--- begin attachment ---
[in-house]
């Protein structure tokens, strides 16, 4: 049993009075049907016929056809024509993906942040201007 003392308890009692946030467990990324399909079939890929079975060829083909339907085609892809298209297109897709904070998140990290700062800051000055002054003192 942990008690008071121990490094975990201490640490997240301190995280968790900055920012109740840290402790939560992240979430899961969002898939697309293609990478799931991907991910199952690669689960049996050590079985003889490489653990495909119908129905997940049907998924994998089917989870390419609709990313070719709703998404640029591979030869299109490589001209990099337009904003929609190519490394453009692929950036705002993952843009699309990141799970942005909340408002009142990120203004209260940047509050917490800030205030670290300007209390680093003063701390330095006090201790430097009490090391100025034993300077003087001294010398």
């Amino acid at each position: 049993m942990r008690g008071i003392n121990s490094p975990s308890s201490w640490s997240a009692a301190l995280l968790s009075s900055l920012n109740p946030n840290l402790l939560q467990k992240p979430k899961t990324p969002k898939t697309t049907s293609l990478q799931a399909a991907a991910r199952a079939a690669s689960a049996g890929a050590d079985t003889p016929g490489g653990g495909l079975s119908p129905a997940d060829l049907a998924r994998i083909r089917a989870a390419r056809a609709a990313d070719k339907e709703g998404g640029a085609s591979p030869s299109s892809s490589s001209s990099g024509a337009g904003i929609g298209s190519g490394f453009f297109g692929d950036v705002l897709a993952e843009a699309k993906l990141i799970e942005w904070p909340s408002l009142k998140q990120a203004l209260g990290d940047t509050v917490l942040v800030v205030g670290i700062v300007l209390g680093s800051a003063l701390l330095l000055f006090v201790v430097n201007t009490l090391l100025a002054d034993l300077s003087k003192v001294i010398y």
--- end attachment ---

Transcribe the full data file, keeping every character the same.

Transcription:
[in-house]
């Protein structure tokens, strides 16, 4: 049993009075049907016929056809024509993906942040201007 003392308890009692946030467990990324399909079939890929079975060829083909339907085609892809298209297109897709904070998140990290700062800051000055002054003192 942990008690008071121990490094975990201490640490997240301190995280968790900055920012109740840290402790939560992240979430899961969002898939697309293609990478799931991907991910199952690669689960049996050590079985003889490489653990495909119908129905997940049907998924994998089917989870390419609709990313070719709703998404640029591979030869299109490589001209990099337009904003929609190519490394453009692929950036705002993952843009699309990141799970942005909340408002009142990120203004209260940047509050917490800030205030670290300007209390680093003063701390330095006090201790430097009490090391100025034993300077003087001294010398």
């Amino acid at each position: 049993m942990r008690g008071i003392n121990s490094p975990s308890s201490w640490s997240a009692a301190l995280l968790s009075s900055l920012n109740p946030n840290l402790l939560q467990k992240p979430k899961t990324p969002k898939t697309t049907s293609l990478q799931a399909a991907a991910r199952a079939a690669s689960a049996g890929a050590d079985t003889p016929g490489g653990g495909l079975s119908p129905a997940d060829l049907a998924r994998i083909r089917a989870a390419r056809a609709a990313d070719k339907e709703g998404g640029a085609s591979p030869s299109s892809s490589s001209s990099g024509a337009g904003i929609g298209s190519g490394f453009f297109g692929d950036v705002l897709a993952e843009a699309k993906l990141i799970e942005w904070p909340s408002l009142k998140q990120a203004l209260g990290d940047t509050v917490l942040v800030v205030g670290i700062v300007l209390g680093s800051a003063l701390l330095l000055f006090v201790v430097n201007t009490l090391l100025a002054d034993l300077s003087k003192v001294i010398y």